The Environment Chronicle Notable environmental events between 2017 and 2017 Deselect
- v. Chr. 2 Events (Observation)
- 1 0 Events (Observation)
- 100 0 Events (Observation)
- 200 0 Events (Observation)
- 300 0 Events (Observation)
- 400 0 Events (Observation)
- 500 0 Events (Observation)
- 600 0 Events (Observation)
- 700 0 Events (Observation)
- 800 0 Events (Observation)
- 900 0 Events (Observation)
- 1000 0 Events (Observation)
- 1100 0 Events (Observation)
- 1200 2 Events (Observation)
- 1300 3 Events (Observation)
- 1400 2 Events (Observation)
- 1500 2 Events (Observation)
- 1600 0 Events (Observation)
- 1700 4 Events (Observation)
- 1800 26 Events (Observation)
- 1900 5 Events (Observation)
- 1910 6 Events (Observation)
- 1920 6 Events (Observation)
- 1930 7 Events (Observation)
- 1940 7 Events (Observation)
- 1950 15 Events (Observation)
- 1960 25 Events (Observation)
- 1970 106 Events (Observation)
- 1980 138 Events (Observation)
- 1990 271 Events (Observation)
- 2000 30 Events (Observation)
- 2001 32 Events (Observation)
- 2002 39 Events (Observation)
- 2003 37 Events (Observation)
- 2004 44 Events (Observation)
- 2005 47 Events (Observation)
- 2006 46 Events (Observation)
- 2007 57 Events (Observation)
- 2008 119 Events (Observation)
- 2009 286 Events (Observation)
- 2010 315 Events (Observation)
- 2011 293 Events (Observation)
- 2012 231 Events (Observation)
- 2013 331 Events (Observation)
- 2014 366 Events (Observation)
- 2015 374 Events (Observation)
- 2016 341 Events (Observation)
- 2017 306 Events (Observation)
- 2018 25 Events (Observation)
- 2019 4 Events (Observation)
- 2020 0 Events (Observation)
- 2021 0 Events (Observation)
The number of wolves in Germany has grown, according to data released on 22 November 2017 by the Federal Agency for Nature Conservation (BfN) and the Documentation and Counseling Center of the Federation of the Wolf (DBBW). The researchers found 60 packs are now living across the country, which is 13 more than a year ago.
A new great ape species—the Tapanuli orangutan—was officially announced by an international team of scientists 0n 2 November 2017. With 800 or fewer individuals, the Tapanuli orangutan is the rarest of all great apes. Previously, two species of orangutans were known—the Bornean orangutan and Sumatran orangutan. This new third species lives in North Sumatra, but is genetically and behaviorally distinct from the two other species. An international team of scientists described the new species in Current Biology. The Tapanuli orangutan (Pongo tapanuliensis) is distinguished from other orangutan populations based on morphological and genomic evidence. The new species is endemic to 475 square miles of upland forest in the Batang Toru Ecosystem of Sumatra and is believed to have been isolated from other orangutan populations for 10,000-20,000 years. The Tapanuli orangutan was first discovered in 1997 during an orangutan survey in the region. Over the next decade, the Sumatran Orangutan Conservation Programme (SOCP), together with other non-governmental organizations, universities, and Indonesian authorities, focused on learning more about the population. By 2006, a research station was established to study the orangutans’ behavior and genetics. A breakthrough came in 2013 when researchers examined the skull of a male orangutan killed in human-wildlife conflict. When compared to orangutans from other populations, the skull from Batang Taru showed noticeably different characteristics. This discovery prompted the largest genomic study of wild orangutans to date. As a result, the data collected clearly identified three distinct evolutionary lineages among all orangutans. The discovery of a new species of great ape in the 21st century is a cause for celebration. But it is also a call to action. Like all orangutans, the Tapanuli is under serious threat. Human encroachment—in this case from mining and a plans for a hydroelectric dam—as well as hunting put these orangutans in immediate peril.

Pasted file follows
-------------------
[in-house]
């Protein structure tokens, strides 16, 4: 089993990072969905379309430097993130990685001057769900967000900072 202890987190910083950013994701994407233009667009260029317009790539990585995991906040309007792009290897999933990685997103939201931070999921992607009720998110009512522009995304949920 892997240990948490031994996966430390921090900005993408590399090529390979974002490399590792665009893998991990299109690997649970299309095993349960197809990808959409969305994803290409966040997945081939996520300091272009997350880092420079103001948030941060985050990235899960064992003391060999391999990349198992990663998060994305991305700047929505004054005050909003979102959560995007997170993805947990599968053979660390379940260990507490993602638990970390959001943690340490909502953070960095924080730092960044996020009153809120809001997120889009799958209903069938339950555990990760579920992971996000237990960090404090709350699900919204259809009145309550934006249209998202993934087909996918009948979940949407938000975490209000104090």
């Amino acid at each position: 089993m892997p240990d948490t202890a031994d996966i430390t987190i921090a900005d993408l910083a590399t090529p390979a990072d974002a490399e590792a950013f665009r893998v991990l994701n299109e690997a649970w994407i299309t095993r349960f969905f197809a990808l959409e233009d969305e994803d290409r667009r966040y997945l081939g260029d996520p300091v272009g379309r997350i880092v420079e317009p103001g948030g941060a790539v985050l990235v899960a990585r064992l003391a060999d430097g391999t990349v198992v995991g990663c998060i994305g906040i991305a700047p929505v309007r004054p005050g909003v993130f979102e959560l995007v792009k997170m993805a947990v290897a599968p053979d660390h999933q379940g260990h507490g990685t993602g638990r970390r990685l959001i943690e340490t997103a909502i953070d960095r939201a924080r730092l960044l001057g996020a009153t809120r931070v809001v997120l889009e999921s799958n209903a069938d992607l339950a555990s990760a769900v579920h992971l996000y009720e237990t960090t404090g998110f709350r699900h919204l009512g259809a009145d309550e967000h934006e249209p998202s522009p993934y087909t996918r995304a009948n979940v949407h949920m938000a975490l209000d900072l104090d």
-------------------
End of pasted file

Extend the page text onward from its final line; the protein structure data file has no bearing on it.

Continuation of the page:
A fifth of European fern and lycopod species, a group of vascular plants that underpins healthy ecosystems, are threatened with extinction and declining, as a result of urbanisation and expanding infrastructure, according to a new report published on 27 October 2017 by the International Union for Conservation of Nature (IUCN).
Rising temperatures due to greenhouse gas emissions will fundamentally change electricity consumption patterns in Europe. A team of scientists from Germany and the United States now analyzed what unchecked future warming means for Europe’s electricity demand: daily peak loads in Southern Europe will likely increase and overall consumption will shift from Northern Europe to the South. Further, the majority of countries will see a shift of temperature-driven annual peak demand from winter to summer by the end of this century. This would put additional strain on European power grids, the study published online on 28 August 2017 in the US journal Proceedings of the National Academy of Sciences (PNAS) suggests. The study is the first to use observed hourly electricity data across 35 European countries – which are connected by the world’s largest synchronous electrical grid – to estimate how climate change impacts the intensity of peak-load events and overall electricity consumption. While previous work on the relationship between temperature and electricity consumption primarily focused on the US or single European countries and the overall consumption impacts, recent research suggests that the effects of changes in peak load may be much larger and costlier, putting the focus on times when the power grid is already stressed. While the study indicates that the projected effect of climate change on European electricity consumption as a whole is nearly zero, the shift in spatial as well as seasonal electricity consumption will be a fundamental challenge for Europe.
On 2 August 2017, humanity will have used nature’s budget for the entire year, according to Global Footprint Network, an international research organization that has pioneered the Ecological Footprint resource accounting metric. Carbon sequestration makes up 60 percent of human demand on nature. Earth Overshoot Day marks the date when humanity’s annual demand on nature exceeds what Earth can regenerate in that year. Earth Overshoot Day has moved from late September in 1997 to August 2 this year, the earliest date since the world first went into overshoot in the early 1970s.